Cheers,
Noel

Sunday, July 4, 2010

More Wine Medal Photos

I've been wanting to post a shot of the medals that I've won this spring, but time just kept slipping away. Finally, today was a gorgeously sunny summer day, so after mowing the yard and wrapping up a home repair project, I gathered up my trove and headed for the deck with my camera. Gotta take time to pat yourself on the back every once in awhile, ya know!

The first two are the medals from the 2010 Winemaker Magazine International Wine Competition. Silver for 2009 Chilean Chardonnay--Chablis Style and Bronze for 2008 Chilean Malbec.


The next bunch are from the 2010 Amateur Winemakers of Central Illinois competition. Silver medals for 2008 Chilean Syrah and 2008 Chilean Malbec and bronze medals for 2008 Northern CA Zinfandel (Revenge of the Zin!), 2009 Chilean Chardonnay--Chablis Style, and 2009 Chilean Chardonnay--Burgundian Style.


Do have to say that I think those are awfully pretty pictures. I'm going to be shipping 3 of the wines to the Indy International Wine Competition later this week. Will definitely go with the 2009 Chilean Chardonnay--Chablis Style and the 2008 Chilean Malbec, but I'm having difficulties selecting between the syrah and the zinfandel. Neither one got extremely flattering comments at the Winemaker competition, and I think that competition's a pretty good example of what to expect from the Indy competition. Maybe I'll only send 2 wines...

Stay tuned--I'll make a decision yet.

Cheers,
Noel

Saturday, July 3, 2010

Sauvignon blanc & MLF--a no no

Well, finally had a chance to do a chromatography test on the '10 Chilean Sauvignon blanc that's been every so slowly bubbling away after racking off the gross lees. Yep, there's a bit of lactic acid present which means that my sulfite & lysozyme regime did not prevent a malo-lactic fermentation from starting. Guess the grapes had more mold/bacteria on them than I suspected.

A question for the ages--why does an advantageous MLF occur so readily in spite of your best efforts to prevent it and why is it so darn hard to get one to occur when you want it to happen?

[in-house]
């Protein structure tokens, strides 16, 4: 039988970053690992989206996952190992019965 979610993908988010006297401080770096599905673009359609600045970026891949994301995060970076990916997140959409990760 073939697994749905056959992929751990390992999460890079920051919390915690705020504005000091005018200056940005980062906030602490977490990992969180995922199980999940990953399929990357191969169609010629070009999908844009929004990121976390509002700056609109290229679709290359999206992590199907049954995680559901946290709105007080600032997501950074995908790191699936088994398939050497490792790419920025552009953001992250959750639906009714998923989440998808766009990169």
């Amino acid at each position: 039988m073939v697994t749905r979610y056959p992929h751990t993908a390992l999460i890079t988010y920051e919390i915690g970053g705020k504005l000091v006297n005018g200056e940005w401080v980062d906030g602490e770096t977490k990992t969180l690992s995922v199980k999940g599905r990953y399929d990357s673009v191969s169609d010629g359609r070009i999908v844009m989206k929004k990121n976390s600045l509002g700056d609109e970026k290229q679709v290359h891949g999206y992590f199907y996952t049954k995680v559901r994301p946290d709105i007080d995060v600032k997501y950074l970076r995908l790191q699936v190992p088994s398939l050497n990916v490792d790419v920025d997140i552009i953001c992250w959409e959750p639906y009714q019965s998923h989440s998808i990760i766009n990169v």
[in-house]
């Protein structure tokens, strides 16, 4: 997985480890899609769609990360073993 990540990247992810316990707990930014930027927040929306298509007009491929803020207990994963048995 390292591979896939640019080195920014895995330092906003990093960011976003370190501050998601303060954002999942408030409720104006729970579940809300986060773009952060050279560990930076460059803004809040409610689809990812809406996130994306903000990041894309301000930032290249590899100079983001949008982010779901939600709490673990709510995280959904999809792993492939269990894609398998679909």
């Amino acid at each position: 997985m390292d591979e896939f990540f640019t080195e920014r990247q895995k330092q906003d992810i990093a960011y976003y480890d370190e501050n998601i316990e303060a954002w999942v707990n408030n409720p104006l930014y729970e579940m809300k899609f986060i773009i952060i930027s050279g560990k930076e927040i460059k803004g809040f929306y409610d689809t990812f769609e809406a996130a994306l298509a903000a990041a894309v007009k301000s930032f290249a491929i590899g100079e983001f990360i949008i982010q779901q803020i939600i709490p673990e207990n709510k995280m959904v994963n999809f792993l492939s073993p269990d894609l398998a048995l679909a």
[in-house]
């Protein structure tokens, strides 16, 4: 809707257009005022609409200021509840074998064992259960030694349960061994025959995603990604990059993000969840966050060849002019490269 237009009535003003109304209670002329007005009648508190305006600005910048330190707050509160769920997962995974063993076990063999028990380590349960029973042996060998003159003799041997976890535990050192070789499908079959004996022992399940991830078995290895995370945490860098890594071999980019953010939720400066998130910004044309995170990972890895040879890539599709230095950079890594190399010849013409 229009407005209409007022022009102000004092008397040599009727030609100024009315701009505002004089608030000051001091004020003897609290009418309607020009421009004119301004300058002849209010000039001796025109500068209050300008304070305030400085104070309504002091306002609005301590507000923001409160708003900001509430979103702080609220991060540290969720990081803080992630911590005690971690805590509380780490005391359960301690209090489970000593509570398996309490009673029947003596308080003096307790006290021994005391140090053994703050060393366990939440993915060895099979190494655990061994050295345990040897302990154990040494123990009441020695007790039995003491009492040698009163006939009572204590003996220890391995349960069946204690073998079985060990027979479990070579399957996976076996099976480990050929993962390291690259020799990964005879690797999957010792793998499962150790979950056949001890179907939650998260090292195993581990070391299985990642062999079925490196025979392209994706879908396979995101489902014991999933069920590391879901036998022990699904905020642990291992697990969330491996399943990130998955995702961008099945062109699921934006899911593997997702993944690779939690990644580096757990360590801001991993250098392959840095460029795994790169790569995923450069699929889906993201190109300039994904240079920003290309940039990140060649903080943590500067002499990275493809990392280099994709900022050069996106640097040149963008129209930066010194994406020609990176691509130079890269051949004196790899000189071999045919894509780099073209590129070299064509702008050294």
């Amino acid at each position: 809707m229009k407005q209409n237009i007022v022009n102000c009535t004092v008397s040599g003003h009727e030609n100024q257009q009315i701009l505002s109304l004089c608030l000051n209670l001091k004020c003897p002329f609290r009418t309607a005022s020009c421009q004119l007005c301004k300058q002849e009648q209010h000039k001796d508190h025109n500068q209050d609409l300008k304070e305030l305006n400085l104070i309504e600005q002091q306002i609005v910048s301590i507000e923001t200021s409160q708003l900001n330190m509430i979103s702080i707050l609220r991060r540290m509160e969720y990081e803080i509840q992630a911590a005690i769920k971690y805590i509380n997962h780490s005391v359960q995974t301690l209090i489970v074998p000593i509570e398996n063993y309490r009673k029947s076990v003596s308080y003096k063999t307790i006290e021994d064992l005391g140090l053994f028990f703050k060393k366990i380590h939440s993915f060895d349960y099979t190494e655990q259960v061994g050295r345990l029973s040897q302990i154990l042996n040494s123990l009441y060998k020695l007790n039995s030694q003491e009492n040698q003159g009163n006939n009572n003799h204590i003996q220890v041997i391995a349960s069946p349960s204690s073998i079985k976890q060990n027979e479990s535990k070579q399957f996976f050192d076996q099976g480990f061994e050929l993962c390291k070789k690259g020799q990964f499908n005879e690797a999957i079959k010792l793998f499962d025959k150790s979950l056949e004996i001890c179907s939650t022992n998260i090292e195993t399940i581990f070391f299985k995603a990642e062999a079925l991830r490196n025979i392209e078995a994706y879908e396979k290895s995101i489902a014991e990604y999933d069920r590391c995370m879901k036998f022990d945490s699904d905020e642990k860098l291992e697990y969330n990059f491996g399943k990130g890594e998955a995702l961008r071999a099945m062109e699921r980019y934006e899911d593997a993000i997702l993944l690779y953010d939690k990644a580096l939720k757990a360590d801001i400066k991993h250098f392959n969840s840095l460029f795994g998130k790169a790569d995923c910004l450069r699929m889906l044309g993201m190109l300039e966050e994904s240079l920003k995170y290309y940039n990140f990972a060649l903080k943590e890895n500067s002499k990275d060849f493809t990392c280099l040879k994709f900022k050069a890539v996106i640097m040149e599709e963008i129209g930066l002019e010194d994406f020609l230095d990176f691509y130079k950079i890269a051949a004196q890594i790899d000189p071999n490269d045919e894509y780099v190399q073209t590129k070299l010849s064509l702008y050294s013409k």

Darn bugs...

Back to the wine--I decided to chill the carboys as best I could to encourage the bacteria to go dormant and then rack into new carboys with a hefty dose of lysozymes to prevent the MLF from restarting. Dashed off to the grocery store this morning for ice and the carboys are currently sitting in an ice/water bath. I don't see any more bubble production, so I think it's working, but want to get these things as cold as possible. My basement has warmed up to a whopping 70 °F this summer so I'm having a little challenge in getting this babies below 60 °F.

Need more ice...

Cheers,
Noel

Monday, June 28, 2010

Wines are at rest (almost)

One of these winemaking seasons, I'm going to meet my goal of blogging through the production steps in real time. Until then, you'll just have to live with my summary blogs. :)

I'm happy to report that the Chilean Carmenere and Sauvignon Blanc wines are finally racked into carboys and sulfited. Both of them have been giving me some anxiety...

The Carmenere has been sitting on the gross lees in my stainless steel tank for several weeks. I would like to say that this has been a stylistic decision to let the wine undergo malolactic fermentation on the lees to provide nutrients for the bacteria and give the wine more complexity as the yeast cells undergo autolysis and spill their cellular proteins & contents into the wine.

I could say that...but it would be a lie.

The truth is that I just haven't had the time to rack the wine while I was finishing up my winemaking class and dealing with personal life & work stuff. So, the carmenere been sitting there while the bacteria do their thing. I've been most worried about it taking on a rotten egg smell since the Chilean grapes are rumored to do that if left sitting on the gross lees for too long, so I've been giving it a stir about twice week to keep the gross lees from compacting and diligently sniffing.

Fortunately, MLF completed by last weekend and I finally had a couple of nights free this past week. I hadn't boughten a pump yet, so I ended up draining the tank into a bucket and pouring the wine into carboys. Not the best procedure, but I figured it would give the wine a nice splash rack to let any objectionable volatile aromas to escape and be a nice little microoxidation to speed up the aging process. I do believe it worked, because the aroma & taste of the carmenere is AWESOME! Very fruit, tannic, and some interesting chocolate flavors already. I got about 21.8 gallons out of the 270 lbs of grapes, which is actually a really generous yield (was expecting closer to 15-17 gallons. I ended up topping off the last carboy with 1.5 bottles of 2008 malbec to make a full 22 gallons.